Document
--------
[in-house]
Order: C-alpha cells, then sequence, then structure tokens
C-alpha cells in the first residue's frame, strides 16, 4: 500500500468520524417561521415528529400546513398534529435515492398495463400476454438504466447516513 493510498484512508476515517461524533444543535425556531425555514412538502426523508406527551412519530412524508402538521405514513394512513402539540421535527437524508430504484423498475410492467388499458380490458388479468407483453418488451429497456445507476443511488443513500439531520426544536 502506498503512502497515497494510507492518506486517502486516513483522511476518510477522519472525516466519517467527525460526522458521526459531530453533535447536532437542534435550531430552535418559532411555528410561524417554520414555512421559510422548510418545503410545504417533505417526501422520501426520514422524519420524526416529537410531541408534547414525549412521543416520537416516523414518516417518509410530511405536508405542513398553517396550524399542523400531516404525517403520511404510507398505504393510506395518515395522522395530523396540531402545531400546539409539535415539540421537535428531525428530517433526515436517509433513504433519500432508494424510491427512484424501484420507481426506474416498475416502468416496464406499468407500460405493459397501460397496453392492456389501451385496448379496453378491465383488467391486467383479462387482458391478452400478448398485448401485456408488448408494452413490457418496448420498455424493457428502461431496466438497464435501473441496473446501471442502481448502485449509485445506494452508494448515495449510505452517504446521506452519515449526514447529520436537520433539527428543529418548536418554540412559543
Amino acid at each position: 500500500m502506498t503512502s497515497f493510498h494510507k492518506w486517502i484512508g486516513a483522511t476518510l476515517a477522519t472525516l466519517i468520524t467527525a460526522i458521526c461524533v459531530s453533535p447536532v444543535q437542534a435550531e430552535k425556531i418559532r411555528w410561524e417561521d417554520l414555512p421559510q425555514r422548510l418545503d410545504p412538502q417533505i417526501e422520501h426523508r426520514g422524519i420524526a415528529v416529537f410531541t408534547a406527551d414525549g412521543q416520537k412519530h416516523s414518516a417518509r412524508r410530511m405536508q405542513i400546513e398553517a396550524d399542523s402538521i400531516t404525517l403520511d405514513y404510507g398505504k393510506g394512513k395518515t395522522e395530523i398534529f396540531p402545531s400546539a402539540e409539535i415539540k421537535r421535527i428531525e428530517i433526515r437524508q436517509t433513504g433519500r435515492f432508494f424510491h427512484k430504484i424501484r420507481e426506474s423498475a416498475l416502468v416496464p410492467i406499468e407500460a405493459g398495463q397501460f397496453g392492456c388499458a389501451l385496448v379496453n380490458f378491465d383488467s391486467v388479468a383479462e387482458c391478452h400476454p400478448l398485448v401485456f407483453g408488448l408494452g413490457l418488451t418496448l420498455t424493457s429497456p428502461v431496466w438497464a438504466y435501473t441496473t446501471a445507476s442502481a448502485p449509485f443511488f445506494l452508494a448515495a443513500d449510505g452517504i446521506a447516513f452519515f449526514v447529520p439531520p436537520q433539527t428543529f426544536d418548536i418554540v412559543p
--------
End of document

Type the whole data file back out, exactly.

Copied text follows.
[in-house]
Order: C-alpha cells, then sequence, then structure tokens
C-alpha cells in the first residue's frame, strides 16, 4: 500500500468520524417561521415528529400546513398534529435515492398495463400476454438504466447516513 493510498484512508476515517461524533444543535425556531425555514412538502426523508406527551412519530412524508402538521405514513394512513402539540421535527437524508430504484423498475410492467388499458380490458388479468407483453418488451429497456445507476443511488443513500439531520426544536 502506498503512502497515497494510507492518506486517502486516513483522511476518510477522519472525516466519517467527525460526522458521526459531530453533535447536532437542534435550531430552535418559532411555528410561524417554520414555512421559510422548510418545503410545504417533505417526501422520501426520514422524519420524526416529537410531541408534547414525549412521543416520537416516523414518516417518509410530511405536508405542513398553517396550524399542523400531516404525517403520511404510507398505504393510506395518515395522522395530523396540531402545531400546539409539535415539540421537535428531525428530517433526515436517509433513504433519500432508494424510491427512484424501484420507481426506474416498475416502468416496464406499468407500460405493459397501460397496453392492456389501451385496448379496453378491465383488467391486467383479462387482458391478452400478448398485448401485456408488448408494452413490457418496448420498455424493457428502461431496466438497464435501473441496473446501471442502481448502485449509485445506494452508494448515495449510505452517504446521506452519515449526514447529520436537520433539527428543529418548536418554540412559543
Amino acid at each position: 500500500m502506498t503512502s497515497f493510498h494510507k492518506w486517502i484512508g486516513a483522511t476518510l476515517a477522519t472525516l466519517i468520524t467527525a460526522i458521526c461524533v459531530s453533535p447536532v444543535q437542534a435550531e430552535k425556531i418559532r411555528w410561524e417561521d417554520l414555512p421559510q425555514r422548510l418545503d410545504p412538502q417533505i417526501e422520501h426523508r426520514g422524519i420524526a415528529v416529537f410531541t408534547a406527551d414525549g412521543q416520537k412519530h416516523s414518516a417518509r412524508r410530511m405536508q405542513i400546513e398553517a396550524d399542523s402538521i400531516t404525517l403520511d405514513y404510507g398505504k393510506g394512513k395518515t395522522e395530523i398534529f396540531p402545531s400546539a402539540e409539535i415539540k421537535r421535527i428531525e428530517i433526515r437524508q436517509t433513504g433519500r435515492f432508494f424510491h427512484k430504484i424501484r420507481e426506474s423498475a416498475l416502468v416496464p410492467i406499468e407500460a405493459g398495463q397501460f397496453g392492456c388499458a389501451l385496448v379496453n380490458f378491465d383488467s391486467v388479468a383479462e387482458c391478452h400476454p400478448l398485448v401485456f407483453g408488448l408494452g413490457l418488451t418496448l420498455t424493457s429497456p428502461v431496466w438497464a438504466y435501473t441496473t446501471a445507476s442502481a448502485p449509485f443511488f445506494l452508494a448515495a443513500d449510505g452517504i446521506a447516513f452519515f449526514v447529520p439531520p436537520q433539527t428543529f426544536d418548536i418554540v412559543p